Published: July 22, 2014

“A decent page turner, but not for me.”


What Is ‘Support and Defend’ About?

Support and Defend is a political thriller novel in the Tom Clancy universe.
After a terrorist attack on a former Israeli commando, Dominic Caruso, the nephew of President Jack Ryan is on a mission to find the man who is responsible for the death of his friend. The trail leads him to White House Staffer, Ethan Ross. Ross has enough information to destroy the U.S.’s intelligence effort. Declared FBI’s ‘Most Wanted’ he flees with operatives to Venezuela’s General Counterintelligence Office. Caruso is on the trail, but Iranian Quds Force assassins, Hezbollah terrorists and the Russians are not far behind. This hunt takes him from the Georgetown neighbourhood to an island in Panama to the snowy Alps in Europe.

Why Did I Read ‘Support and Defend’?

I was interested in reading a political thriller. The novel I’m writing treads on the toes of a few genres, a political thriller being one of them, so a Tom Clancy novel felt like the optimal choice for a mixture of politics and action. But I’ll admit that I initially didn’t realise that this wasn’t written by Tom Clancy. Though he died back in 2013, I assumed this was an old novel being re-published. I soon realised that this is a campus novel which exists within the ‘Tom Clancy Universe’.

What I Liked About ‘Support and Defend’

You have to acknowledge the amount of research that has gone into building a realistic environment in which a plot such as this can be played out.
Going through the various departments in government office and their responsibilities was particularly interesting, although how much was fact and how much was fiction was difficult to gauge – which is credit to the author.
Mark Greaney was also clearly well informed or has a practical understanding of cryptology, and devised a believable method in which a whistleblower would go about leaking information – again this points to good research.
True to the genre, when the action kicks in (especially during the third act of the story) it flows very well. I got the impression that this was where the author was in his element. The final chapters in particular felt like short sharp bursts which would quickly switch from character to character giving you brief versions of their perspective. The speed it does this adds to the sense of action and everything builds to a satisfying conclusion.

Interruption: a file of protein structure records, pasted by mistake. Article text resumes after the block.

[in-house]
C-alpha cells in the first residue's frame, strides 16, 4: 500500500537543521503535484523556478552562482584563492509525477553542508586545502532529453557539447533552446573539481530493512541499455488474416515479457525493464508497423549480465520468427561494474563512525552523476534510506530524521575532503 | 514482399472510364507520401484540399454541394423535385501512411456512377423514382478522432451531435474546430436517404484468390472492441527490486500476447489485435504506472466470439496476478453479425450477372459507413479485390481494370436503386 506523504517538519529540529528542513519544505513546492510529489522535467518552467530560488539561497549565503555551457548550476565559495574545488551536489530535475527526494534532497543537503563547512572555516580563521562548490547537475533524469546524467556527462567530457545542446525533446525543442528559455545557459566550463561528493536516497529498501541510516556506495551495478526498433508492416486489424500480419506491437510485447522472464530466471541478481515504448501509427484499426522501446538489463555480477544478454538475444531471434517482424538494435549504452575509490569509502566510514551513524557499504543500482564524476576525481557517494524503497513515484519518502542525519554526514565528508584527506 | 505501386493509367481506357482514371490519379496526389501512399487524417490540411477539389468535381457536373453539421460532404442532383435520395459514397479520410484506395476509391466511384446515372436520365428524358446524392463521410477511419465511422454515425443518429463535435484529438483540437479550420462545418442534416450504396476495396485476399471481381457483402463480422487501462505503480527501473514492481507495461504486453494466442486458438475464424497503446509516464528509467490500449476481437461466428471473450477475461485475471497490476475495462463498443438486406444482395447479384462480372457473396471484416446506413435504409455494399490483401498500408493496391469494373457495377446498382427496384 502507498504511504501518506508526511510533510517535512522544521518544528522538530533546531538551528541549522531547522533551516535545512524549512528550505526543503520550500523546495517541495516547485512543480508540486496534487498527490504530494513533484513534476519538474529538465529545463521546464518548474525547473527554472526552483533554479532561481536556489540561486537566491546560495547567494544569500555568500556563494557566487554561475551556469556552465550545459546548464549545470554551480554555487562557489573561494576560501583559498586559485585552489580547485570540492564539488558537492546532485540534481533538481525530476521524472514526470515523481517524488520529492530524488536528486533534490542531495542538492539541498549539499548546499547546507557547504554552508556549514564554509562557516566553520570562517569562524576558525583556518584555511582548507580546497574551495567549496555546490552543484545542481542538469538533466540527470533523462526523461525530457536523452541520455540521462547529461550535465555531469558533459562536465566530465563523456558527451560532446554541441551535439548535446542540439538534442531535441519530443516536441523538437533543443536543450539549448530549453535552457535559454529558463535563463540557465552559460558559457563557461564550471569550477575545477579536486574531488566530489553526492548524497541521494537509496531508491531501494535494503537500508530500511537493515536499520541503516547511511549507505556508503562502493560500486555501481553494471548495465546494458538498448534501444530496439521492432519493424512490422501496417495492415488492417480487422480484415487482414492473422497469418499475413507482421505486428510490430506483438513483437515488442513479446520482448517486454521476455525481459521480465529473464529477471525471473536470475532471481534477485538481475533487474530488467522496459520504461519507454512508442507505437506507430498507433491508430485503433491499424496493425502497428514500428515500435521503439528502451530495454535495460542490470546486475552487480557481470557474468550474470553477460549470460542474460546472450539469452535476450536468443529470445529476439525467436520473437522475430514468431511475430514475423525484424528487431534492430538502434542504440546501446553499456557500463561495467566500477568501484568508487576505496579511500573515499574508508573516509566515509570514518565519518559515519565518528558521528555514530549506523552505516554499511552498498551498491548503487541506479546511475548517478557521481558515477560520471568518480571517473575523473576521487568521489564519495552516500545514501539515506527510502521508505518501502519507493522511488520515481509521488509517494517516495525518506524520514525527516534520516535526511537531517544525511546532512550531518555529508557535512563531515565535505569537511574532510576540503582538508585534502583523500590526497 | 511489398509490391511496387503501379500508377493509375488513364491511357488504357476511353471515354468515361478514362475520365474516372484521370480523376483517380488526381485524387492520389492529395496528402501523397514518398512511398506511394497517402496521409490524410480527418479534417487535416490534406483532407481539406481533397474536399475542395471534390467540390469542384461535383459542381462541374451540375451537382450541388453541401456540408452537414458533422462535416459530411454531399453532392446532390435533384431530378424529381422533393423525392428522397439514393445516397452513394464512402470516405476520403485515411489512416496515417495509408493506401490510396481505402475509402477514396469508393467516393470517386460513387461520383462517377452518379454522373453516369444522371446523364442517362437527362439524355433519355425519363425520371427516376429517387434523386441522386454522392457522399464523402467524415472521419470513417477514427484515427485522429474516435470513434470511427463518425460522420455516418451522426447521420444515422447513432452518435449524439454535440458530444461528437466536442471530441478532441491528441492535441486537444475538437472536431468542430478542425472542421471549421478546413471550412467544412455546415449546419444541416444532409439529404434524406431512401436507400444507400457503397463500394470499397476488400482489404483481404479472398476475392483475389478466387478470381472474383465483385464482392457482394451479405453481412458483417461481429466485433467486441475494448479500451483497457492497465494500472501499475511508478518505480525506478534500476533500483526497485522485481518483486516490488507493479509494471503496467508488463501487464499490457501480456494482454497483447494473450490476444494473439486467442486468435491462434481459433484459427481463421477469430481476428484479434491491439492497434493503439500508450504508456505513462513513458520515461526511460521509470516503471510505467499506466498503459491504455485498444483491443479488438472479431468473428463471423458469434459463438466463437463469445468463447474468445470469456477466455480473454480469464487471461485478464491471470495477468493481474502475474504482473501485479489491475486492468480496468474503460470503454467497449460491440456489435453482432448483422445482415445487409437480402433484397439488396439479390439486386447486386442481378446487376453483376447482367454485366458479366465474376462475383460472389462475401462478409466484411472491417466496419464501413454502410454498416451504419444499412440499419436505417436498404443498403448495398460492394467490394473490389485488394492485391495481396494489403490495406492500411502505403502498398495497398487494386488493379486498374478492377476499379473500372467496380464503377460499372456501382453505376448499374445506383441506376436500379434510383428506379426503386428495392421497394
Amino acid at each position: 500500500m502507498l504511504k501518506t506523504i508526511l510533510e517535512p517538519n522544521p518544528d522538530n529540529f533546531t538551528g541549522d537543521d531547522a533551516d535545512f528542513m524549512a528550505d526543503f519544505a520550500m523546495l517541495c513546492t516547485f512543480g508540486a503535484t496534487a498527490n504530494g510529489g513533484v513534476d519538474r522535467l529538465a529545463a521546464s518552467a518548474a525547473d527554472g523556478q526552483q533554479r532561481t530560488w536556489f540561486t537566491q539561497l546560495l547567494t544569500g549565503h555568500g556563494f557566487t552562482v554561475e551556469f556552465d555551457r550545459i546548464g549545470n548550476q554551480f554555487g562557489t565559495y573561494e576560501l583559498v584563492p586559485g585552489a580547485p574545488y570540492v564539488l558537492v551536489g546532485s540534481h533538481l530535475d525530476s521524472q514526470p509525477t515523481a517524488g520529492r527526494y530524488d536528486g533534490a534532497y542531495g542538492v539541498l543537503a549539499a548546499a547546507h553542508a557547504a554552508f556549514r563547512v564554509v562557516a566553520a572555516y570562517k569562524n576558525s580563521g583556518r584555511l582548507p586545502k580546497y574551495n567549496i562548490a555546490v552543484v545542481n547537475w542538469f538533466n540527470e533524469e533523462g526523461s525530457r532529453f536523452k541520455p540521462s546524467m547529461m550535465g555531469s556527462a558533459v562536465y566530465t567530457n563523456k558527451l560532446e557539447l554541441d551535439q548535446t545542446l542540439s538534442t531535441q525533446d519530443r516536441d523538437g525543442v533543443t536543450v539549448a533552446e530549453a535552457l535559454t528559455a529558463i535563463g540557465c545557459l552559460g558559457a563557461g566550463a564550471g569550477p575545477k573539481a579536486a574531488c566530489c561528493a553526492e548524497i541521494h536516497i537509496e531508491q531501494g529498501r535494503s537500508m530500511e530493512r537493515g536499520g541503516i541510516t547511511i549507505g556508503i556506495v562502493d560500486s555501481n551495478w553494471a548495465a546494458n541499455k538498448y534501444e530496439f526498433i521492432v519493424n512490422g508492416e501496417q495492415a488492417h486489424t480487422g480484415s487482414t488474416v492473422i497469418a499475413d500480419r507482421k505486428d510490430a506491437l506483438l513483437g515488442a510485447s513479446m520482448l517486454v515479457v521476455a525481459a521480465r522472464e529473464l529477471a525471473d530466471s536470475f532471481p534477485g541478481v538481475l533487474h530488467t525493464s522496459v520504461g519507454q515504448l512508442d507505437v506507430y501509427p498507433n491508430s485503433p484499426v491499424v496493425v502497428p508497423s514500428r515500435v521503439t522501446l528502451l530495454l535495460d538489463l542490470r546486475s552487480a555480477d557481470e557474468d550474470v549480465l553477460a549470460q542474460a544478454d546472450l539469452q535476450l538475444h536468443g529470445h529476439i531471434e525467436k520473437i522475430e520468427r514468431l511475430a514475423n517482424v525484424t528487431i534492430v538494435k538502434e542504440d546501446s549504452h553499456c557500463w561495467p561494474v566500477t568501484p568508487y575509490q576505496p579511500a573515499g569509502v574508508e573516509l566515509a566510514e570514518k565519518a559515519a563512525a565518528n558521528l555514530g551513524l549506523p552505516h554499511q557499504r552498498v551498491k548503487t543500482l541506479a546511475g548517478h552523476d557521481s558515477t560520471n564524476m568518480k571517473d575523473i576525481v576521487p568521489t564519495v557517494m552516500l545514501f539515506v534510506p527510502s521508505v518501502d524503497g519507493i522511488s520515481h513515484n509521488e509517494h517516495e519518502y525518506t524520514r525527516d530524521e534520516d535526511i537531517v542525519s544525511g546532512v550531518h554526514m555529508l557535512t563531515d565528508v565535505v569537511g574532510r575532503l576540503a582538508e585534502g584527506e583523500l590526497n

What I Didn’t Like About ‘Support and Defend’

I thought I wanted to read a Tom Clancy novel and a part of me has enjoyed it. It’s a political thriller, it’s a spy novel, so you get all the ingredients which are intriguing to read. But this story ticks just about every cliche there is, and in some respect you switch off at the familiarity of the setups and the scenes that are described.
The writing in this novel isn’t particularly stylistic or memorable – it’s a very practical writing style. You get a simple overview in terms of the atmosphere, it’s not very poetic in it’s description. The characters get their own snippet of detail although again it’s all very cliche.
The dialogue also grated on me at times, people would say the longest drawn out version of what needed to be said, it was apparent that the author was guiding you through the thoughts of the characters rather than have him talk normally.
Several times in the story you are told information or taken through the events of a situation and then, a few chapters on, a character will recite what happened to another character. So you have to deal with characters figuring out things that you already know which isn’t particularly interesting. I suppose it’s a consequence of the writing style – but I would of liked a few of the chapters to be handled differently.
At times the detail was overkill, maybe I’m missing the point, but you’re given the names of computers including the specs and brand names as well as the full names of guns including the manufacturer and the year they were released. It felt like showcasing research rather description for the benefit of the story. I’ve since learnt that this is Tom Clancy’s writing style, suitably adopted by the author to fit into his universe – but it’s not a style I enjoy.

Good Or Bad?

Was this book any good? To be clear, I don’t think this is a bad novel. It’s actually a very good version of what it is, considering all the complexities and the plot evolving into something bigger and bigger with each chapter. It just wasn’t for me, it felt too familiar.
Would I recommend it? Maybe, if you want to read a political thriller revolving around a whistleblower, FBI agents and terrorists then this is worth a go.
Would I read it again? Nope.

Here are some other reviews:
Misery by Stephen King
The Fault In Our Stars by John Green
Gone Girl by Gillian Flynn
On Writing (A Memoir Of The Craft) by Stephen King
The Big Short by Michael Lewis

What’s on the list?
The Lafayette Campaign by Andrew Updegrove
The Hidden Legacy by GJ Minett
The Parable of the Sower by Octavia Butler
Paper Towns by John Green
The Wasp Factory by Iain Banks


Any suggestions?

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David P. Philip

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